UK regulators not ready to benefit from Brexit freedoms due to staff shortages, report finds

Wed 18 May 2022
Posted by: William Barns-Graham
Trade News

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Three key UK regulators are struggling to recruit and train enough staff to implement their expanded post-Brexit roles.

A report by the National Audit Office (NAO) names the Competition and Markets Authority (CMA), the Health and Safety Executive (HSE) and the Food Standards Agency (FSA) as among those experiencing difficulties.

The report comes ahead of the government’s planned ‘Brexit freedoms bill’ in which the government hopes to diverge from EU standards and rules.

Strategies needed

The three bodies are struggling to recruit candidates for roles including lawyers, vets and toxicologists as they look to build capacity following the UK’s departure from the EU, the FT reports.

Gareth Davies, head of the NAO, said Brexit has had a major impact on many UK regulators who needed to recruit the right specialist skills to overcome its challenges.

“It is essential that regulators and policy makers develop their future strategies as soon as possible to avoid wasting effort on short-term work and to ensure the decisions they make now meet their longer-term goals,” he said.

Additional roles

All three regulators have additional roles following Brexit.

HSE is now the main regulator for chemicals in the UK and the FSA has additional responsibility for assessing food and animal feed safety risks.

The CMA has established the Office for the Internal Market and is setting up a unit to provide advice to public bodies on state subsidies.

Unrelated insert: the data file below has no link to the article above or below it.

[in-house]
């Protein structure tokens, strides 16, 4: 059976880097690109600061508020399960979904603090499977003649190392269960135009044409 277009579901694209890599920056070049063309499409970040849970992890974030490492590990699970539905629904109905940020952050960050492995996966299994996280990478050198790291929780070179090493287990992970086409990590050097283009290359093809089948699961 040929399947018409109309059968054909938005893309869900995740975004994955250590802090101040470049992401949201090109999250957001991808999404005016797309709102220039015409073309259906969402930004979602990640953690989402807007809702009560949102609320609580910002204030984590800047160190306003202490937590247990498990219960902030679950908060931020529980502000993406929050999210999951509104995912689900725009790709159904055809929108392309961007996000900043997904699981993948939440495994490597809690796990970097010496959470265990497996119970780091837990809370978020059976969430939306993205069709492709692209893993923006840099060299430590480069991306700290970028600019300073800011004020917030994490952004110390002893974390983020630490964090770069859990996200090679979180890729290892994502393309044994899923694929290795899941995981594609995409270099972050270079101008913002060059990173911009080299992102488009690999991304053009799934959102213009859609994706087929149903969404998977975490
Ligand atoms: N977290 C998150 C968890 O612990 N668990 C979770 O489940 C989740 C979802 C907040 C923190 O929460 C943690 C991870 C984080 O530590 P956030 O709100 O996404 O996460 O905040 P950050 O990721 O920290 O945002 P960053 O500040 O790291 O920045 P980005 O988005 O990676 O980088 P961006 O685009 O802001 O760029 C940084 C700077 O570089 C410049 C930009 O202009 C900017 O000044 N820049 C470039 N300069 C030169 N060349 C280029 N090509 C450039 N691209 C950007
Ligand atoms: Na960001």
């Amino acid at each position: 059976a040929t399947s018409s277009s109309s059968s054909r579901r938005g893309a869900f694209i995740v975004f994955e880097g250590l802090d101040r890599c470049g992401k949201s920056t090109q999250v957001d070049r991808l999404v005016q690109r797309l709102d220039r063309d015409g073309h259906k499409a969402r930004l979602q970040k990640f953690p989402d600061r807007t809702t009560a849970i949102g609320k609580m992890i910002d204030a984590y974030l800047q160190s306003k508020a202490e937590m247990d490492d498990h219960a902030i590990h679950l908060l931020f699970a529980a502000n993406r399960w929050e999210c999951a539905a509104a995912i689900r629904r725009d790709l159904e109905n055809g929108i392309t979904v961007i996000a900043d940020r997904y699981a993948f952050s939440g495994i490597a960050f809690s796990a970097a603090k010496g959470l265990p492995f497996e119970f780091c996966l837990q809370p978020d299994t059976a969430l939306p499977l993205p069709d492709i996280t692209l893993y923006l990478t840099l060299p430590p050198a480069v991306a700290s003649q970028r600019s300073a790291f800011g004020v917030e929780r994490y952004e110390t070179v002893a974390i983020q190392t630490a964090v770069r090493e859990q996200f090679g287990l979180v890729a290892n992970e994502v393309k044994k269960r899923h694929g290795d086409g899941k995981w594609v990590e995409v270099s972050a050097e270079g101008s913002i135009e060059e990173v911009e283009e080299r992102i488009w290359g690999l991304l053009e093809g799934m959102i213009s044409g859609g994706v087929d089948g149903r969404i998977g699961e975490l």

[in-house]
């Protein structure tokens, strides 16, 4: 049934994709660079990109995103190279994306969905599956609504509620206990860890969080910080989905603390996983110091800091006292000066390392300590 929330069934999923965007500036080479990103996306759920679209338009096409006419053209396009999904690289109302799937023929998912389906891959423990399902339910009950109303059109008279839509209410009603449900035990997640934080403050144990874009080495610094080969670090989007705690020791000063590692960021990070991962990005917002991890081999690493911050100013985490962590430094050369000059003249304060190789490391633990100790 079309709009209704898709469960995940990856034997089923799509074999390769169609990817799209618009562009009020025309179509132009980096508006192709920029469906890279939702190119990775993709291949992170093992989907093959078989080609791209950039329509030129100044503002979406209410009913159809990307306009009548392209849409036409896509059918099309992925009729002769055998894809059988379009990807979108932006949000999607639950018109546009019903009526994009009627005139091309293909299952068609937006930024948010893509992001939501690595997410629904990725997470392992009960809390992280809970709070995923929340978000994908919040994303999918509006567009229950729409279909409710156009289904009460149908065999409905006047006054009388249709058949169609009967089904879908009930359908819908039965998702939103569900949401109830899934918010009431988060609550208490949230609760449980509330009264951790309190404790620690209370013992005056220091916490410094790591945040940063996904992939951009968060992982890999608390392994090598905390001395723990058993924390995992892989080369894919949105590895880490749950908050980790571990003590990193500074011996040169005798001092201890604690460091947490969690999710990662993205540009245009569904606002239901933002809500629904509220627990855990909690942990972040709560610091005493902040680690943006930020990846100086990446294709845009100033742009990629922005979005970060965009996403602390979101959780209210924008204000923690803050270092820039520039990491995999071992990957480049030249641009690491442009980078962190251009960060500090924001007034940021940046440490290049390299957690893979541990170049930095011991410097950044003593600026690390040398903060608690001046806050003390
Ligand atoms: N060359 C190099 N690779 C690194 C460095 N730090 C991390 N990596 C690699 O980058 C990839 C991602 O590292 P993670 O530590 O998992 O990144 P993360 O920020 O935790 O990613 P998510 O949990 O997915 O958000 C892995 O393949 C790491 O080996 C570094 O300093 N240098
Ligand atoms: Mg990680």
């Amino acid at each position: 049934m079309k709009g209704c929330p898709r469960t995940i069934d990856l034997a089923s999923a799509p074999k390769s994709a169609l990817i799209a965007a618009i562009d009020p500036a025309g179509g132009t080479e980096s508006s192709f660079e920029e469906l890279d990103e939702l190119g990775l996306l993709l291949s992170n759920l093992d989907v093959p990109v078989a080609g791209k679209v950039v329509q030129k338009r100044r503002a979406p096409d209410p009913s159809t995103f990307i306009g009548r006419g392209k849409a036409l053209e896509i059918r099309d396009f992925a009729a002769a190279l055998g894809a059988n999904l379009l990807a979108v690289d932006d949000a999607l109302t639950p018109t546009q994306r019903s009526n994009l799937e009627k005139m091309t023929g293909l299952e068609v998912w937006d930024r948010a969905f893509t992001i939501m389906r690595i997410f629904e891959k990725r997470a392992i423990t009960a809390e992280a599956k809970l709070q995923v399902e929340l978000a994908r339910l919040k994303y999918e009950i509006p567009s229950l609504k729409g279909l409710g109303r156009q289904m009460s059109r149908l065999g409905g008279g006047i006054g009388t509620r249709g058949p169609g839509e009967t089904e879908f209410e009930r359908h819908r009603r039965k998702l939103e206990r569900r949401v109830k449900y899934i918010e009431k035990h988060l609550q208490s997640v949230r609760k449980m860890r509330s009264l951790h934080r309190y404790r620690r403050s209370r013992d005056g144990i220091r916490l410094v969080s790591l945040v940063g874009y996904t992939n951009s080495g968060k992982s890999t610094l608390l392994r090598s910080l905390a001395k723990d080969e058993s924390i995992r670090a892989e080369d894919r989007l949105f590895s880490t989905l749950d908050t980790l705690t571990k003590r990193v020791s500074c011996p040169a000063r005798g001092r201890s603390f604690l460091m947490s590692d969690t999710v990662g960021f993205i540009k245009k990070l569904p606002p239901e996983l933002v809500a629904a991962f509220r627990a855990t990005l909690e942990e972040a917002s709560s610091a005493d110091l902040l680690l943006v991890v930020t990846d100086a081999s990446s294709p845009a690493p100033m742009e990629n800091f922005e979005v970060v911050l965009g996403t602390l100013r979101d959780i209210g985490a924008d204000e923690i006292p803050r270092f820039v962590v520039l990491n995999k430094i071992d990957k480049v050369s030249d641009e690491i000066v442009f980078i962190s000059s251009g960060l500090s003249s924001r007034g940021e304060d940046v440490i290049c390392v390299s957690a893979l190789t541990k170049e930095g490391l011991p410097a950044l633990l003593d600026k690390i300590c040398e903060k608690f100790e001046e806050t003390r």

Four years needed

Bloomberg reports that the CMA had a vacancy rate of 25% for legal roles in March 2022. Both the FSA and HSE are struggling with a shortage of toxicologists.

Shortages could delay regulatory decisions, the report said.

The HSE has estimated it would take “a further four years” to put enough staff in place to ensure it can deliver its post-Brexit regulatory functions.

Data deficit

As well as a shortage of staff, the NAO notes that regulators have also suffered from losing access to data and information sharing arrangements with EU regulators.

The NAO also said there has been limited progress on regulatory co-operation with the EU following Brexit.

The UK has stated that it is ready to progress co-operation on both chemicals regulation and competition enforcement, but discussions have not yet begun with the EU.


Regulators should review the plans they developed before Brexit now that there is greater clarity about their capacity and their workload, the NAO recommends.

They should test the realism of their plans and assess if they can increase the effectiveness of their work and find efficiencies, providing clarity to stakeholders on their direction of travel and timelines for change.

LGA warnings

Chair of the Local Government Association’s Safer Stronger Communities Board, Nesil Caliskan, said the NAO report mirrors warnings the LGA made during and after the pandemic about the lack of professional capacity in key professions such as environmental health and trading standards.

“With the expansion of capacity needed in national regulators, there is an increased risk that council’s regulatory services, which are already stretched, will be damaged further as the local professional workforce is recruited into national roles,” she said.

“It is therefore essential that the government ensures the right resources and support is supplied to train up next generation of officers across the full regulatory system, to protect the future of these important roles,” she added.